Globalization and the Occupy Movement


cropped-fist.pngThe Occupy movement took only two months to become a worldwide phenomenon. And it wasn’t just a movie people watched or a book people read – it was a social act that involved millions of people united for a cause.

The protesters at Zuccotti park were initiated by a Canadian activist group called Adbusters. They started promoting the idea of Occupy Wall Street well before it happened, but the idea sprang up from a Canadian group. It was initiated by an American group, and then it caused a ripple of protests spreading out worldwide, all sharing the same agenda. The Occupy movement spread to thousands of cities in a matter of weeks, and with no centralized leadership, maintained an international presence in all major media for months.

There are many reasons that Occupy was able to grow to that size so quickly, but the main reason was that instead of a traditional organizational structure, the Occupy protesters worked under a decentralized banner. Using online channels, every member of the protest was able to suggest ideas, get involved in the conversation, and help promote the ideals that they Occupy movement became known for.

And because the bulk of the protests support was grown online, each Occupy camp was able to recruit more protesters at an amazing speed. Social injustice and income inequality is an issue that is frustrating to most members of the poorest 99% of Americans. And by having a constantly growing pool of supporters spreading the message of #Occupy to the fans of their blogs or their social media following, the message was able to reach basically everybody almost instantly.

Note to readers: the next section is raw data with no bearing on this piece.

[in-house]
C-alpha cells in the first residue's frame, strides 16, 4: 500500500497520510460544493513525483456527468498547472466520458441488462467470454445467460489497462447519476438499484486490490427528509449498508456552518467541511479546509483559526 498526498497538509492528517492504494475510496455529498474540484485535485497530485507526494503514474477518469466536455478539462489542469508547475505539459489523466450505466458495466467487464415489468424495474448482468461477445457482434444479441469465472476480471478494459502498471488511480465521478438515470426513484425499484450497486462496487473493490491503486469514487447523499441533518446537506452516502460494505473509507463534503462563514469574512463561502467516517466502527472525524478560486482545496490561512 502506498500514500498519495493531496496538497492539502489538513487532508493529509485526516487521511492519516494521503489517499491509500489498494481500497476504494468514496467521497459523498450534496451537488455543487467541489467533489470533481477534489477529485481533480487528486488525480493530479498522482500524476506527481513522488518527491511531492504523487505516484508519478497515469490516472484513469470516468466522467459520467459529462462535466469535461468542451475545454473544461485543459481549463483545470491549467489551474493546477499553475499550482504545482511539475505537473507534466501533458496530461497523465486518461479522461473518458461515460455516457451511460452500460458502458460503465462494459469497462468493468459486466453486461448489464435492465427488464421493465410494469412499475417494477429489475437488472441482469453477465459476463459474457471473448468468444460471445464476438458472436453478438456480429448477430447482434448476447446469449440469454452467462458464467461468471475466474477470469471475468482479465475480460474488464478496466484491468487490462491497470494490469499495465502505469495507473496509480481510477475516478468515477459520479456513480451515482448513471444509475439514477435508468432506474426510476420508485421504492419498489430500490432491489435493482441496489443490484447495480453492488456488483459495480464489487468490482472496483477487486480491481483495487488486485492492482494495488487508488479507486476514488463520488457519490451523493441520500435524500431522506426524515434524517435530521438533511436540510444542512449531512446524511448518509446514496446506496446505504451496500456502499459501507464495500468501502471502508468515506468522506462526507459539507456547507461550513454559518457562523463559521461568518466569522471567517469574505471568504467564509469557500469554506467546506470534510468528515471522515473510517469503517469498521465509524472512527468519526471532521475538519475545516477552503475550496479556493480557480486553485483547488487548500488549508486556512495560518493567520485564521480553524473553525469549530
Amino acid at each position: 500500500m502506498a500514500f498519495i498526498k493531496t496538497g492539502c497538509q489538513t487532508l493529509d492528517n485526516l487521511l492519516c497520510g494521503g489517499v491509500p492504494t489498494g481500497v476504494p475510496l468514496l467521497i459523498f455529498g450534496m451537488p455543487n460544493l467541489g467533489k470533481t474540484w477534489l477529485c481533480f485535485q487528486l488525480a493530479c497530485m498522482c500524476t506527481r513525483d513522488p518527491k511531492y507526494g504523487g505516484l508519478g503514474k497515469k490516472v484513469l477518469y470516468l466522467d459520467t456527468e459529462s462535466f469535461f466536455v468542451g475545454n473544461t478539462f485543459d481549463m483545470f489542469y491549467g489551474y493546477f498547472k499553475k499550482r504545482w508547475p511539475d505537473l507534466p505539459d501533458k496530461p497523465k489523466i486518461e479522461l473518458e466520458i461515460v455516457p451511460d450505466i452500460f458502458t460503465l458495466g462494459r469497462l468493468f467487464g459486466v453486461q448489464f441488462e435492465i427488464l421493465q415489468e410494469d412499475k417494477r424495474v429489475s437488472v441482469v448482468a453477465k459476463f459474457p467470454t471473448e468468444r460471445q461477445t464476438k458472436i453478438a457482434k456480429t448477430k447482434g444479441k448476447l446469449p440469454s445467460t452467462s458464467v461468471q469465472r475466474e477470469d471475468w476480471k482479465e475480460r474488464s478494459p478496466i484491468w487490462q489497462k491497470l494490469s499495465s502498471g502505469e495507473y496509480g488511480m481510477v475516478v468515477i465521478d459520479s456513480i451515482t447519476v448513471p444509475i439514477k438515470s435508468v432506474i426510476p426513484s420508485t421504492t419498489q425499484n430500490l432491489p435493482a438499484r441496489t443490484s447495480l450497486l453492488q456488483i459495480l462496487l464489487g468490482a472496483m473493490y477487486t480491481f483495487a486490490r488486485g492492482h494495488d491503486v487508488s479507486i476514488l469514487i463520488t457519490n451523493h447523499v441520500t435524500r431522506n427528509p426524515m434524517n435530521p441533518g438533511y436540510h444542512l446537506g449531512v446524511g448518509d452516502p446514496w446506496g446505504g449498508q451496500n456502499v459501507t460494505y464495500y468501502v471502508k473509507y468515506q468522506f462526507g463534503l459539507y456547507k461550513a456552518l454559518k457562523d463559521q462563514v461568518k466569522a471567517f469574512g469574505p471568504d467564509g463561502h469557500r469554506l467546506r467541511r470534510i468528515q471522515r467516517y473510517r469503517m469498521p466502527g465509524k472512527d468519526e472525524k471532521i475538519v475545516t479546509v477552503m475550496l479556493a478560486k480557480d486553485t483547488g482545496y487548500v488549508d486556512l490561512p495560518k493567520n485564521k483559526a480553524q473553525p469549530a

The world is getting smaller. And it’s because the tools we use to communicate are getting easier to use, more powerful, and cheaper, all at the same time. Every single one of us has access to a free Facebook account, a free Twitter account, and dozens of options for free blogs. Google is a democratically assigned algorithm in which anyone who writes anything has the ability to gain an audience, and in many cases, a massive audience, just by posting it online.

And that’s how Occupy was able to grow so fast so quickly. The message wasn’t foreign to most people. But the sudden surge of people discussing the message was.

Even if you were not involved in the Occupy protests yourself, you were aware of them. At the tail end of 2011 while the protests were still growing, you had an opinion on them. The major media outlets were covering the protests as though they were the only thing that mattered in the world and it was happening all over the world.

And the use of the Internet to grow the movement so quickly was also the reason it was able to stay so powerful for so long. Because every member could communicate their wishes to every other member in such a cheap and easy way, there was no need for a traditional organizational structure. There was no leadership to disrupt the movement by leaving or faltering. There was only people sharing a message of social equality and fighting for fair income distribution and less corporate involvement in politics and many other things.

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